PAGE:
What do you do when kids ask for something every hour?
In the wake of the spread of coronavirus, mamas everywhere are trying to manage the distribution of snacks while remaining indoors. Sure mamas have enough granola bars, crackers, fruit bars and pretzels, but what do you do when kids ask for something every hour? How do we make sure they're happy while making sure there's enough food to last whatever the duration of the quarantine will be? These are tough questions, but mamas all over the country have shared their snack hacks on social media and we're so appreciative.
Here are some of the best viral hacks to help your family avoid going through all the snacks during quarantine:
1. Offer self-serve snacks
Buffalo-based mom Sarah Hornung is the school administrator behind The Eager Teacher blog and when she posted a photo of her fridge to her Facebook page she got thousands of shares and comments from parents who love her low-effort snack solution.
When Hornung gets home from shopping she just stocks the fridge door with ready-to-eat snacks that she's cool with her kids having access to. That access means they're not asking her for snacks all the time and the veggies aren't rotting unseen in the crisper.
"After grocery shopping I always wash and prep all of the food that is considered self-serve in our house. Self-serve for my kiddos means helping yourself without asking and it's always an okay snack (any time of day, bedtime snacks, etc.) There's something about having things truly ready to grab that makes kids eat it. I could leave the baby carrots in a bag or leave the grapes on the stems but they wouldn't eat it," she writes.
2. Use fishing tackle boxes
Last year, an Australian mama turned a $5 plastic organizer (originally used for fishing tackle) from Kmart to store snacks while camping, but we think it's a great snack hack for at home snack storage. According to product information on Kmart's site, the organizer is designed to store 'loose nuts, bolts, fishing tackle, sewing accessories, first aid items and stationery', but it's the perfect size for small fruits and vegetables.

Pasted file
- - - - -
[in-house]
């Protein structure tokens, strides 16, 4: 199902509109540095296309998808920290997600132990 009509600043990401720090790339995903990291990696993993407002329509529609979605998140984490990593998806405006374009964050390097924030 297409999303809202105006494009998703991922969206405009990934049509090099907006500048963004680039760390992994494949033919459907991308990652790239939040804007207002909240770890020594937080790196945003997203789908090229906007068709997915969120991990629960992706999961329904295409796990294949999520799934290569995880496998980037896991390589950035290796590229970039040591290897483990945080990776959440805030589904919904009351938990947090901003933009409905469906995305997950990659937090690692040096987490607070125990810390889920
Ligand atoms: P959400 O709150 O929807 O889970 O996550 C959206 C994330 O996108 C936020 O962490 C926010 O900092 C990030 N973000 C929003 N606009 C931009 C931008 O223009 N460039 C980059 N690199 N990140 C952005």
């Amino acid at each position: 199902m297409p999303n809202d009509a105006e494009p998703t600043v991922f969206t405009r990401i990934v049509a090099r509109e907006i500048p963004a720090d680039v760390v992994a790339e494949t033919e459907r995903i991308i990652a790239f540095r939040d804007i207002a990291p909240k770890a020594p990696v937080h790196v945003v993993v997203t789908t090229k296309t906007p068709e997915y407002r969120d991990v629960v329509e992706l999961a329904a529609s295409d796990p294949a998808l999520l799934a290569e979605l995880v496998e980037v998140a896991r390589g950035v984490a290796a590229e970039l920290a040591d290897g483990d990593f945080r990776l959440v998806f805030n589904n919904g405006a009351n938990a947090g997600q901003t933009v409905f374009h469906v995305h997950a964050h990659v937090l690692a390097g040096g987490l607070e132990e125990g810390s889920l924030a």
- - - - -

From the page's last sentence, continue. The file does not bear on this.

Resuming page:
3. Place snacks in colored-coded containers
When Jeffier Hallstrom realized she didn't have the luxury of spending $400 on snacks for a week, she decided to put snacks for the day in small containers. This way, each child can eat snacks when they want, but when it's gone, it's gone. "In the morning I put their snacks in it for the day, when those snacks are gone they don't get any more," she says. "It makes them stop and think, do I really need a snack? I also put their cup for the day in there because I'm not washing 50 cups a day!"
4. Repurpose baby dishes
Sure these baby silicone trays are great for storing baby food, but they are also perfect for keeping toddler foods like cheese, macadamia nuts, blackberries, raspberries, bell pepper and cucumbers.
"I fill each little compartment with a different snack, and they get to choose what they eat," says Cassie Milam, mama to three. "More often than not they eat everything, woohoo! I've found this is a great way to introduce new foods or reintroduce foods they "don't like."
5. Create a snack station
We love teaching kids independence, and having a snack table, is the perfect way to do it. Here's how to do it: First, grab two small side tables. Next, place a fruit basket on top of one and a basket of snacks on the other. Below the tables, have a box of cups, plates and bowls. This allows children to enjoy snacks throughout the day without disrupting you.
6. Or a snack shelf
Sometimes you don't have space for an entire snack station and we totally get it. If this is your situation, try clearing out a low level shelf in your kitchen pantry (or drawer or lazy susan) and place the snacks in labeled bins. Just make sure the snacks are easy for little arms and hands to reach them.